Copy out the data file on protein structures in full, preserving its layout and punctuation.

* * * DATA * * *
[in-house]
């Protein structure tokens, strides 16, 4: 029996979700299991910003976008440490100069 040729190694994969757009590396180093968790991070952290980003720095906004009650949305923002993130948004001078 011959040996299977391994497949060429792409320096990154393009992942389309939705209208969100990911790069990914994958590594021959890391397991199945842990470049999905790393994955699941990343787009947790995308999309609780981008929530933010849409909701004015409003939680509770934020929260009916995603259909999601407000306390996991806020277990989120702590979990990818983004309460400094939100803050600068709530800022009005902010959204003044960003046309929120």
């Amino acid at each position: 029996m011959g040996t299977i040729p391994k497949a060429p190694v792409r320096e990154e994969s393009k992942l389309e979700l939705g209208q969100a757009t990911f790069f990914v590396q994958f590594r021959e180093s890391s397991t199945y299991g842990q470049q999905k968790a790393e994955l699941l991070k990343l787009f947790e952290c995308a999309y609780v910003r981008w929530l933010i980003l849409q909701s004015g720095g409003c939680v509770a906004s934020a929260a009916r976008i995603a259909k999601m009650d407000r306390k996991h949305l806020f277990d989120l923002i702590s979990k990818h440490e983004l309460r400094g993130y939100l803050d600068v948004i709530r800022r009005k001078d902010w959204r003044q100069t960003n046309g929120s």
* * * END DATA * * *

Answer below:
[in-house]
């Protein structure tokens, strides 16, 4: 029996979700299991910003976008440490100069 040729190694994969757009590396180093968790991070952290980003720095906004009650949305923002993130948004001078 011959040996299977391994497949060429792409320096990154393009992942389309939705209208969100990911790069990914994958590594021959890391397991199945842990470049999905790393994955699941990343787009947790995308999309609780981008929530933010849409909701004015409003939680509770934020929260009916995603259909999601407000306390996991806020277990989120702590979990990818983004309460400094939100803050600068709530800022009005902010959204003044960003046309929120």
């Amino acid at each position: 029996m011959g040996t299977i040729p391994k497949a060429p190694v792409r320096e990154e994969s393009k992942l389309e979700l939705g209208q969100a757009t990911f790069f990914v590396q994958f590594r021959e180093s890391s397991t199945y299991g842990q470049q999905k968790a790393e994955l699941l991070k990343l787009f947790e952290c995308a999309y609780v910003r981008w929530l933010i980003l849409q909701s004015g720095g409003c939680v509770a906004s934020a929260a009916r976008i995603a259909k999601m009650d407000r306390k996991h949305l806020f277990d989120l923002i702590s979990k990818h440490e983004l309460r400094g993130y939100l803050d600068v948004i709530r800022r009005k001078d902010w959204r003044q100069t960003n046309g929120s």